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Population: About 3000. Immigration strictly controlled to lessen the environmental impact.
Money: US Dollars
Landscape: Volcanic, arid, with cacti and thorn trees. Highest elevation about 1200 feet. The oldest, and eastern-most of the Galapagos Islands.
Visited: April 21, 2003 to April 23, 2003
A giant tortoise and his puddle
History: Human history of the Galapagos Islands began with their accidental discovery by the Spanish Bishop of Panama, Thomas De Berlanga, whose ship was swept off course from Central America in 1535. From the 1860's to the 1790's pirates used the islands as refuges, and as a source of meat. (Hundreds of thousands of land tortoises were killed, or hauled on board ships to be kept as meat.) After the pirates came the whalers, who also exploited the animals for food. Most attempts at true colonization failed due to the harsh conditions and lack of fresh water. The first person to actually live on the islands was an Irish rum lover who survived two years on Floreana Island. Once the Ecuadorian government took over jurisdiction of the islands in 1832, other settlers arrived. On San Cristóbal, a colony was begun by Manual Cobos whose despotic ruling of the settlers got him assassinated in 1904. Later settlers more successfully created a port and extended the agricultural workings inland from the sea.
You can also read our Galapagos Cruising Information Newsletter that we emailed from the boat while we were there. And on Sue's pages, there is more on the Flora and Fauna and Birds of the Galapagos.
2 sea-lions play on Ocelot's sugar scoop
(Amanda age 14) I believe the
first thing I saw when we got to San Cristóbal was a sea lion on our
sugar-scoop. Well, not the first, but pretty close. Wreck bay is teeming with
them. They just love getting up on your boat, into your cockpit, or sleeping in
your dinghy. With such easy access to our cockpit, and because we like keeping
our companionway open at night, we decided the best thing to do was to put ropes
across our sugar-scoops to stop them from going further than the swim platform.
Thanks, but I don't need a sea lion waking me up in the morning.
I think I only went ashore there once or twice, which, now that I look back on it, is sort of sad. First time was for our tour around the island with our friends on Vamp. This consisted of - why was it even a surprise? - being driven around in the back of a pickup. We went up to a hill, and took a half-hour walk up to the top and around the crater. It was interesting, seeing the transition of vegetations zones.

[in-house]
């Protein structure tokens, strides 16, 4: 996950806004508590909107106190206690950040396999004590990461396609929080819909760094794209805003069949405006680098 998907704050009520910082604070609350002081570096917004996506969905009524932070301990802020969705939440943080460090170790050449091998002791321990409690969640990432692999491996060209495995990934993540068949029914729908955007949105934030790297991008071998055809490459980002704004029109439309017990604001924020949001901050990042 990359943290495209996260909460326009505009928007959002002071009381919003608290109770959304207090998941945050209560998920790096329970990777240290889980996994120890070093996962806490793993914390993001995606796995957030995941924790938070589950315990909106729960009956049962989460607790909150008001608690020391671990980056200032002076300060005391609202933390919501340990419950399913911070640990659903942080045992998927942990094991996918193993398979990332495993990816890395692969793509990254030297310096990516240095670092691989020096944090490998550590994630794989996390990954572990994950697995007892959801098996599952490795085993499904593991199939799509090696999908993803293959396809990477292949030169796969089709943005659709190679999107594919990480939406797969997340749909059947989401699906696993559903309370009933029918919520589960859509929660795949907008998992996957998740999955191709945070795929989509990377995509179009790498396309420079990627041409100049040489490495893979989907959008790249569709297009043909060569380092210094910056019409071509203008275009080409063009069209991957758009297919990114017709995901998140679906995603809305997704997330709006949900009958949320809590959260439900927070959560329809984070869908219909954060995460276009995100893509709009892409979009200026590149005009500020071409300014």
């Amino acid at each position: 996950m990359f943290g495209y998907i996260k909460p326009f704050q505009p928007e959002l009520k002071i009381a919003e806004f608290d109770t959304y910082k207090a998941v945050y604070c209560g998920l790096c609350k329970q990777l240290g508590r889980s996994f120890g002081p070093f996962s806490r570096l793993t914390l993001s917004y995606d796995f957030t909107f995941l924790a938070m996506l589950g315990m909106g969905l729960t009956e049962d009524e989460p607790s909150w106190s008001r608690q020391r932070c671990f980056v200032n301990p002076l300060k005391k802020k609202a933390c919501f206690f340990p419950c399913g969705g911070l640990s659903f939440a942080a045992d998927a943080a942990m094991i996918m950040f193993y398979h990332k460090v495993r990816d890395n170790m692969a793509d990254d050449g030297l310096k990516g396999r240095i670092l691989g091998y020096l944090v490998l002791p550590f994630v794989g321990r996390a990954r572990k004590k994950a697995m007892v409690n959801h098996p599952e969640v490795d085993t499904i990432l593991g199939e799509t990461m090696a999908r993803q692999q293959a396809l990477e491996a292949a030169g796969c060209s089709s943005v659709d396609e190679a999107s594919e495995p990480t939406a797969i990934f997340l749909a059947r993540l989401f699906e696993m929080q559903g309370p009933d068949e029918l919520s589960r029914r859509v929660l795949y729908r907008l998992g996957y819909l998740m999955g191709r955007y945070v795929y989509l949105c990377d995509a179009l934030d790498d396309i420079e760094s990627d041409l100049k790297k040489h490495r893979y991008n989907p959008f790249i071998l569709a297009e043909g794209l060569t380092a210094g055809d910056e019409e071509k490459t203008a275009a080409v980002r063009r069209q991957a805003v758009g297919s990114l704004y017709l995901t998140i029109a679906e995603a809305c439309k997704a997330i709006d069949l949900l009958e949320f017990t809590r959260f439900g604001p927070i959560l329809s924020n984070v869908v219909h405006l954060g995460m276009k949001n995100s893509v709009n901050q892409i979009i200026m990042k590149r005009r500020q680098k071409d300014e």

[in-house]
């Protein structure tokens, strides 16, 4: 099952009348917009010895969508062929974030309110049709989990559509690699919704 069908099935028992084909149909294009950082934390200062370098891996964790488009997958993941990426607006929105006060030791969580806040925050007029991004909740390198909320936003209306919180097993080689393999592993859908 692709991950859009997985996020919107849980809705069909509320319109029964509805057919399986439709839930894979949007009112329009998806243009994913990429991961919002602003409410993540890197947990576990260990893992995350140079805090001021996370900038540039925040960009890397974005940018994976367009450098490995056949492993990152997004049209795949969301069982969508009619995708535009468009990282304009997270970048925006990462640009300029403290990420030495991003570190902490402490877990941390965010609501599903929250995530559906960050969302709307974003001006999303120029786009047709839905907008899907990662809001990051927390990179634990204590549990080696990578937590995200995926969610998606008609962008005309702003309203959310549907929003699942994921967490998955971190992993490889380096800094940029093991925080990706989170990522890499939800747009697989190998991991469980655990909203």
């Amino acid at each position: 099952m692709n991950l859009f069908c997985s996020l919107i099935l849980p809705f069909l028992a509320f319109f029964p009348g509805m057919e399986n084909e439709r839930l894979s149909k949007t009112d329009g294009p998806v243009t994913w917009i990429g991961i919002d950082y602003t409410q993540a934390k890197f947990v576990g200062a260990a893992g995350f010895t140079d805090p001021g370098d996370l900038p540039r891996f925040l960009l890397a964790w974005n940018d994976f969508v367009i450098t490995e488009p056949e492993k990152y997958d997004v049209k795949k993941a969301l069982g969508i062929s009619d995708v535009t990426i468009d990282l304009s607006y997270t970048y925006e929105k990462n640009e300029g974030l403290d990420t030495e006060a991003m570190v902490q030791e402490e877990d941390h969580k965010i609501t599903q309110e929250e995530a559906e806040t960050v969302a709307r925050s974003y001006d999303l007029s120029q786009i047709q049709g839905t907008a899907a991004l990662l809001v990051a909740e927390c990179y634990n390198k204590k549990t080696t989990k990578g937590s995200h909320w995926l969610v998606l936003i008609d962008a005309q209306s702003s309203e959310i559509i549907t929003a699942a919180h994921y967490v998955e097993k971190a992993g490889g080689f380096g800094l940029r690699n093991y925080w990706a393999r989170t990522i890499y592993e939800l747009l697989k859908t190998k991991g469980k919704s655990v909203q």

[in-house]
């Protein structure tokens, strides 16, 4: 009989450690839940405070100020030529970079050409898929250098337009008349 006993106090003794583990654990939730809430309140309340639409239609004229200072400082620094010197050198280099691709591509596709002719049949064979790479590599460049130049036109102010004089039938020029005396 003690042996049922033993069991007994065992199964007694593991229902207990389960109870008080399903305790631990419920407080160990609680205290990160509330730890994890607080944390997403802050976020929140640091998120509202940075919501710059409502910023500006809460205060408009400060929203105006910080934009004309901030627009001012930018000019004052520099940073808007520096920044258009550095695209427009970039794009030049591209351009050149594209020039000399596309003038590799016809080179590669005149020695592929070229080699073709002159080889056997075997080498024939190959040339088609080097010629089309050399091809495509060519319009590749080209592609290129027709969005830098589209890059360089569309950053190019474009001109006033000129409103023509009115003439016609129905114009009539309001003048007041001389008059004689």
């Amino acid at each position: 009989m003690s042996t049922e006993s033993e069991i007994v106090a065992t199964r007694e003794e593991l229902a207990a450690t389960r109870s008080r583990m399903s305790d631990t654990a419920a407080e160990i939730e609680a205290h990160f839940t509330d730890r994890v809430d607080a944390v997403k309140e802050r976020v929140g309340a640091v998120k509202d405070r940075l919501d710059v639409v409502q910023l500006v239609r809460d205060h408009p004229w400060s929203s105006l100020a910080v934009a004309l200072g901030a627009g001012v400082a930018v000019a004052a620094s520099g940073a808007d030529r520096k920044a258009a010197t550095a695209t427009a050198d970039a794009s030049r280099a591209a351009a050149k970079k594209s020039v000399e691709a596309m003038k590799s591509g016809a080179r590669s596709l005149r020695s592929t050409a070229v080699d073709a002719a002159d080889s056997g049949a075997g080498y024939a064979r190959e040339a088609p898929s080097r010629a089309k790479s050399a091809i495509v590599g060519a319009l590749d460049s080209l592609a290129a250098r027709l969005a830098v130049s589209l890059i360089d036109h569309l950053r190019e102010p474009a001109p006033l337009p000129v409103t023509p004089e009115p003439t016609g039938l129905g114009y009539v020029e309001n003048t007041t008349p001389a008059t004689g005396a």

Time to go swimming!
Note ropes to prevent them climbing on deck
San Cristóbal was also the first place we saw the galapago, the giant tortoise for which the islands were named. There aren't many on the islands any more, so there are several reserves for them on the various islands. We went to one such reserve, and let me tell you they were amazing! Infinitely gentle, they munch away indifferently as you admire them. We saw one taking a bath, and another, a baby, that our guide picked up and put in the middle of the trail so we could take a close look at it. From the moment we came near, it's head was tucked away, forelegs bending in to protect it, but after a while it poked out again. It had obviously been eating, as it still had greenery clinging to its mouth. I thought it was cute, but other people said it was a face only its mother could love. We also stopped to collect some wild guavas, introduced to the Galapagos and therefore a pest. We were only too glad to relieve them of the fruit.
Sheer-sided Kicker Rock, covered in birds
We also went ashore to see the Interpretive Center, and to take a walk through a cactus forest to another cove. After the San Blas, the last place I had gone swimming in the ocean, this place was like ice! But Rachel and I just had to prove ourselves - if to no one else but ourselves - so we dove in to swim with the sea lions. It took us about ten minutes to realize we'd had enough, but we still ragged at Chris, who had stayed high and dry on the rocks.